Scorn Defeat Deluxe Edition, Double CD
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Cult debut album by Japan's most experimental black metal act reissued as a Double CD 8-Panel Digipak with a massive amount of bonus tracks never before collected together. Includes “Scorn Defeat” album, “Requiem for Fools” EP, Split EP w/ Kawir, “Desolation” Demo, “Tragedies” Demo, covers of Mayhem & Venom, and other unreleased tracks. Features stunning cover artwork by Chris Moyen and layout by Mike Riddick. Available Now!!
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There's a lot to establish in order to pin down the sound Sigh has on Scorn Defeat. First, let us do a little "fact or fiction":
1) The "avant-garde" label that applies to their later material doesn't really apply here. Sigh would soon become a band to use a full orchestra to create their own version of theatrical black metal.
2) "Avant-garde" anyway is a sort of cop-out when someone can't come up with a better term. It's like the new "heavy metal."
3) Like many of the Norwegian black metal bands that actually started off as/playing death metal (Darkthrone, Phobia -> Enslaved, Old Funeral -> Burzum/Immortal, Embryonic/Thou Shalt Suffer -> Emperor), Sigh shows signs of death metal roots (especially in "The Knell," which is also from the EP that preceded this album).
4) Production and overall approach is pre-Transylvanian Hunger (even "Natassja In Eternal Sleep"). This sounds very much like A Blaze In the Northern Sky, or Mutiilation's Black Millenium album. Both albums are post-first generation, but lean away from using blastbeats or tremolo riffs.
Now let's discuss what actually IS here:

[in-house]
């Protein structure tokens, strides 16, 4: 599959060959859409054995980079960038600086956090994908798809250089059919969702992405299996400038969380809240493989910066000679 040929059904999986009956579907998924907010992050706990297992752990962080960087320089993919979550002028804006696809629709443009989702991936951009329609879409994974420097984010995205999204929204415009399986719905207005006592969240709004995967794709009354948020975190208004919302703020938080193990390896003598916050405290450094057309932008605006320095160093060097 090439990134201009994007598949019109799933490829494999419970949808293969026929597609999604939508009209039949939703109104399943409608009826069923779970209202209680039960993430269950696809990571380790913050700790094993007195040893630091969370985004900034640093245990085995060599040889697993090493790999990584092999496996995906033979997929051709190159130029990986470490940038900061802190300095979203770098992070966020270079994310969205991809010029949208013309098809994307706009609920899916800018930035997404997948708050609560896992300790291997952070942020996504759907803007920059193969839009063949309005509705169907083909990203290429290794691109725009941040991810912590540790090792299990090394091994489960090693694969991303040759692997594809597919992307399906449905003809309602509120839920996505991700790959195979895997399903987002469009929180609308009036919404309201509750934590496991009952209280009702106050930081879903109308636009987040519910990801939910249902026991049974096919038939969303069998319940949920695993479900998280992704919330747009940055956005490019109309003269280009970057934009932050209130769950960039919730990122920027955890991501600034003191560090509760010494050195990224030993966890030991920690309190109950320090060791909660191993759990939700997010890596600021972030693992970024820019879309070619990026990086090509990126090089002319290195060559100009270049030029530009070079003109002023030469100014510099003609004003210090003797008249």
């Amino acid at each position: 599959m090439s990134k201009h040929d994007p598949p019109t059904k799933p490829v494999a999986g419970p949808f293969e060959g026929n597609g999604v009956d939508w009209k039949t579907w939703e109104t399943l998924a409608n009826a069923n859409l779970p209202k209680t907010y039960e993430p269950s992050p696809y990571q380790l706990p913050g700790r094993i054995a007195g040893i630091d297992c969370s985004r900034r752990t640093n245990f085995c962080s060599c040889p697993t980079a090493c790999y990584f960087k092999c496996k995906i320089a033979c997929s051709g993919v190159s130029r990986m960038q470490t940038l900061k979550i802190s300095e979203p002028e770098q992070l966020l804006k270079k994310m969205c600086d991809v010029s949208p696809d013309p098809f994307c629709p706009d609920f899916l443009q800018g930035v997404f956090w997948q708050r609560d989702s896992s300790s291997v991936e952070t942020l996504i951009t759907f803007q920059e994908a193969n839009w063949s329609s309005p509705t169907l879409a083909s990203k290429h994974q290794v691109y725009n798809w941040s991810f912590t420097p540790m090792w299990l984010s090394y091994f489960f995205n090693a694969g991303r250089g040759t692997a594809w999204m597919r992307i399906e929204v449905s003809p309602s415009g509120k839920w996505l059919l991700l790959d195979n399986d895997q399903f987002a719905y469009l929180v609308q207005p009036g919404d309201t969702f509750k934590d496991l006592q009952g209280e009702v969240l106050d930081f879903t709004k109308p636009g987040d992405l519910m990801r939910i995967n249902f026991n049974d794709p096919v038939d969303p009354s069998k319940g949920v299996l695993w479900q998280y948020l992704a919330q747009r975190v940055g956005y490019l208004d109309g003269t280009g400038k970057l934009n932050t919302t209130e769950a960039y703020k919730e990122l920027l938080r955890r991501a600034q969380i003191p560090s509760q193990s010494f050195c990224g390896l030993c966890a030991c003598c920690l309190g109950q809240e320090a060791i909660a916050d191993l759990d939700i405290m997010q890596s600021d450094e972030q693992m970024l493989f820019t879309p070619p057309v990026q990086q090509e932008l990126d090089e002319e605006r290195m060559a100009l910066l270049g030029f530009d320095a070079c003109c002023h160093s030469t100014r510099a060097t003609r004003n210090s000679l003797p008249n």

Like Gehenna, Satyricon, Ragnarok, Vinterland, and Midvinter, Sigh uses a variety of keyboards here without approaching the threshold that crosses over to symphonic black metal. Production is as clear as you would ever ask out of this time period. No, it's not as crisp as Metallica's Black album, but everything here is more than audible. Keyboards are of the 50's horror movie persuasion - not the more polished type that began showing up with Limbonic Art's Moon in the Scorpio in 1996. Merge Gehenna's Black Seared Heart demo/compilation with a smattering of A Blaze In the Northern Sky and some Judas Iscariot/Mutiilation and you'll come pretty close to Sigh.
Very little here is fast, but don't let that trick you into thinking that this leans towards the Viking persuasion. There ARE a few bands - very few - that play this slower type of black metal without it leaning into Viking land or the doom metal world. Many of the bands mentioned in "3)" above make better comparisons to Sigh than what you generally think of when you think of early-second wave black metal: Emperor, Dimmu Borgir, Mayhem, Dissection, Unanimated, Graveland, Rotting Christ, Marduk, Abigor, and Moonblood. Sigh shares little in common with any of these bands.
Songs here are unexpectedly and impressively diverse. "Gundali," for one, ends with a very noteworthy piano performance that I wouldn't be surprised to one day discover was originally written by Beethoven (or Janne Warmen for his solo project, for that matter). So does "Ready For the Final War." "The Knell," "Ready For the Final War," and "Weakness Within" all have strong death metal foundations, at least for parts of the songs. Vocals are surprisingly understandable throughout, recalling again Gehenna's Black Seared Heart. "Weakness Within" contains some of the only blastbeats found here.